Lindsay Gervino, 36, gets her life back on track at Mass General’s Corrigan Women’s Heart Health Program, one of the few places that specialize in spontaneous coronary artery dissection (SCAD).

Lindsay Gervino is 36, a healthy eater and exerciser, and mother of two children under the age of two—not the typical picture of someone who has a heart attack. Yet that’s exactly what happened because of a sudden tear in a blood vessel in her heart, called a spontaneous coronary artery dissection (SCAD). Now with the help of her Massachusetts General Hospital team of doctors and nurses, preventing another is foremost on her mind.

Several hours before her heart attack, Lindsay Gervino was relaxing at the beach with her son, Andrew.
Hours before her heart attack, Lindsay Gervino was at the beach with her son, Andrew.

“SCAD has been considered very rare, but in fact it’s under-diagnosed,” says her cardiologist Malissa Wood, MD, co-director of Massachusetts General Hospital Corrigan Minehan Heart Center’s Corrigan Women’s Heart Health Program. That’s likely because, as Dr. Wood, a SCAD expert, has found in following 75 patients over the past two years, “99 percent of them—like Lindsay—are thin, fit and athletic.” Mass General is the only site in New England caring for SCAD patients, most of whom are women, and one of the few places researching it.

Key to Surviving SCAD

The causes of SCAD are not fully known, but can be genetic or related to hormone and blood vessel changes during pregnancy. For whatever reason, a tear occurs in one of the three layers of an artery wall and blocks blood flow in the heart. In contrast, a build-up of plaque is at root of most heart attacks. With SCAD, the blocked blood flow can cause a heart attack, heart failure or even death.

“My mantra to all women is that if they feel new or different symptoms, like chest pressure or tightness, check it out.”

Key to surviving SCAD is for women to recognize symptoms of a heart attack, which can be different than men’s, and to quickly call 911. “My mantra to all women is that if they feel new or different symptoms, like chest pressure or tightness, check it out,” Dr. Wood says.

She and her colleagues are also finding that the cumulative effects of stress can precipitate SCAD or its recurrence. “We see a strong link between how we feel emotionally and how the heart behaves,” she says.

No Known Risks

Before her heart attack, Lindsay exercised five days a week and consumed a healthy diet of lean proteins, vegetables, fruits and grains. It was when she was doing chest presses during her exercise routine at home that she began to feel lightheaded and nauseous. She also experienced a tightness across her chest. “I thought I’d pulled a muscle,” Lindsay says.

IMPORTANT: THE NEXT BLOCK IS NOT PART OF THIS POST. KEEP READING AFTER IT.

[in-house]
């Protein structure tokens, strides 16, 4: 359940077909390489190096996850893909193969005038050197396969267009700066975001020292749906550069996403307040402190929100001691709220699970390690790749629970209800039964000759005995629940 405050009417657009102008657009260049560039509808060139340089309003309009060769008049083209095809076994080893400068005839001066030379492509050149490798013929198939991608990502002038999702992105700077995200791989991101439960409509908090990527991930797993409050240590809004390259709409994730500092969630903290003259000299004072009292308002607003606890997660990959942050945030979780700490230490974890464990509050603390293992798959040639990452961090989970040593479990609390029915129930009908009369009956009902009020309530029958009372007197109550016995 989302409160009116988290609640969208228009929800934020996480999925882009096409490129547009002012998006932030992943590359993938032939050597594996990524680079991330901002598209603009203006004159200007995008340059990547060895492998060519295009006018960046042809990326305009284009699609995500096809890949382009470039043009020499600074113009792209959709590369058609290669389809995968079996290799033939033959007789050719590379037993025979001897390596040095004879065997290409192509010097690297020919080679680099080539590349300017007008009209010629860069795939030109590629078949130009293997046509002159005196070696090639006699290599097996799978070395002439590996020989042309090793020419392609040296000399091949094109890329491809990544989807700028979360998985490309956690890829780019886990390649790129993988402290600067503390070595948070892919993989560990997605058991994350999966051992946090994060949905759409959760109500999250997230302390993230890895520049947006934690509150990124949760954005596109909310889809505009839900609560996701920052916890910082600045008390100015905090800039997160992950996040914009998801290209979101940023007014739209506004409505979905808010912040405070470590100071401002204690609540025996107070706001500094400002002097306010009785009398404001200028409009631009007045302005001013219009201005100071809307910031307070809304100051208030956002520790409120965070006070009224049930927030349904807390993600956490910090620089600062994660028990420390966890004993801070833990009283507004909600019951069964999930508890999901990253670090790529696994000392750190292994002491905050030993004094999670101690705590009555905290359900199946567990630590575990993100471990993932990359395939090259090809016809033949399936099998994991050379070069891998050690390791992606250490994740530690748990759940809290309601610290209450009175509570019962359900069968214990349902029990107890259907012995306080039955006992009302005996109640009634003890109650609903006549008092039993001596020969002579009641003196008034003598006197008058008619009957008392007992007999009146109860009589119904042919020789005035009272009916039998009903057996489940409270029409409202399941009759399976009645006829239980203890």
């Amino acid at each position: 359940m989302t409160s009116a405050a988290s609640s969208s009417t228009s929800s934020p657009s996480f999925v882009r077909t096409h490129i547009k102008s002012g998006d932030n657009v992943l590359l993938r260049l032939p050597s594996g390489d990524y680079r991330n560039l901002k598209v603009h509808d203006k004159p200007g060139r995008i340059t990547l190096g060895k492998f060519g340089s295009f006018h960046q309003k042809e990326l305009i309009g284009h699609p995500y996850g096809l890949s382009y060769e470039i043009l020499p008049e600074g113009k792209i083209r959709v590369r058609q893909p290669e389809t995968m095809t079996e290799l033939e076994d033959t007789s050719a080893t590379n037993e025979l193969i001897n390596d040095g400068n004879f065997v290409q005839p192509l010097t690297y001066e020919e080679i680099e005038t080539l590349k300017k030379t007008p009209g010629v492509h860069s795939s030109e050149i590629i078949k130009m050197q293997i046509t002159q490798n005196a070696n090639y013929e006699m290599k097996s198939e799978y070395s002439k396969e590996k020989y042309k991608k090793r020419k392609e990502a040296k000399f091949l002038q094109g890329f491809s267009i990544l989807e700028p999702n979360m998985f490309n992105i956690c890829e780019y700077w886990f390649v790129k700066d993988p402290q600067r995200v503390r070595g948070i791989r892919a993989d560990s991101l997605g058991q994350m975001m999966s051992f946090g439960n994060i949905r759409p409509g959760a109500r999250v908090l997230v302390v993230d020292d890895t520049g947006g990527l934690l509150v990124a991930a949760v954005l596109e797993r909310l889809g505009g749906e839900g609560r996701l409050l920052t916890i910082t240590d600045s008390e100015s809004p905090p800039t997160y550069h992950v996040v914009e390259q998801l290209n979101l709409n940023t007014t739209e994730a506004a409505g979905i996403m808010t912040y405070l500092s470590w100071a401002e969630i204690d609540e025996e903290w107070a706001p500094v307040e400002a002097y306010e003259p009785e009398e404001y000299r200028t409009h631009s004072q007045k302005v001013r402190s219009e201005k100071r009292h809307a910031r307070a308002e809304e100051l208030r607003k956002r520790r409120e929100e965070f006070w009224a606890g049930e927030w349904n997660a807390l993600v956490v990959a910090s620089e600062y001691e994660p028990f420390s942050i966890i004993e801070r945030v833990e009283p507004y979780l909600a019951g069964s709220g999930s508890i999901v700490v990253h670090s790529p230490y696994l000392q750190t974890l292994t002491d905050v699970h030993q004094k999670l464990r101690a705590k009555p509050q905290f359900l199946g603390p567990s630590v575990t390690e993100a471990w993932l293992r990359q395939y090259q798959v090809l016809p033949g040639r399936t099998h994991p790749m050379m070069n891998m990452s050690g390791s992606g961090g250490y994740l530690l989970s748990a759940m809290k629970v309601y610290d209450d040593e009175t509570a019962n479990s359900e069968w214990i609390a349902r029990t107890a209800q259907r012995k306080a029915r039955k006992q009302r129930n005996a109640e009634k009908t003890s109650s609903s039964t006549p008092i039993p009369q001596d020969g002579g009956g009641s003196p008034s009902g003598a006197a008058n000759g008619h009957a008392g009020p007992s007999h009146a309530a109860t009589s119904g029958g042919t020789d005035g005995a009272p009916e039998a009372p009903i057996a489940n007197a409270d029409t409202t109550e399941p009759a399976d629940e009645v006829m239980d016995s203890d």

Malissa Wood, MD
Malissa Wood, MD

She remembers saying to her husband, Michael, that she didn’t want to waste anyone’s time by calling 911. Fortunately, he did anyway. The EMTs assumed she was having a panic attack until they performed an electrocardiogram as she lay on her bathroom floor. “My husband and I stared at each other in disbelief.”

After care and a diagnosis at a hospital near their Reading, Massachusetts home, Lindsay was referred to Dr. Wood.

Most times a SCAD tear will heal on its own and doesn’t require surgery or a stent. Lindsay is on blood thinners to keep blood flowing in the heart. She is also undergoing a cardiac rehabilitation program at Mass General to lower her risk of future heart problems.

“Some of our patients are afraid at first to even walk around the block,” says her cardiac rehabilitation nurse, Nancy McCleary, RN, of the Mass General Cardiovascular Disease Prevention Center. “Coming here increases their confidence as they learn ways to safely exercise, improve their nutrition, reflect on their work/life balance, perhaps meditate, and prevent a SCAD from happening again.”

Lindsay Gervino with daughter Julia and son Andrew.
Lindsay Gervino with daughter, Julia, and son, Andrew.

Managing Stress

The exercise component of Lindsay’s rehab program mainly involves walking on a treadmill, with the incline gradually raised over the twelve to eighteen weeks of rehab. Lindsay has also begun to use light weights. A big part of her recuperation is emotional. “I’ve learned from Dr. Wood how to manage my day-to-day stress better and to not sweat the small stuff,” she says.

She describes herself as a “doer.” She juggles caring for her children, her job, housework and pursuing a master’s degree. “My son has trouble sleeping and before I may have fretted about going to work after a sleepless night,” she says. “But now I am so grateful to be here to comfort him.

“I can live more normally than I expected,” she adds. “That has a lot to do with Dr. Wood and the whole cardiac team.”

For more information about how you can support Dr. Wood’s research into the cause and treatment of SCAD, please contact us.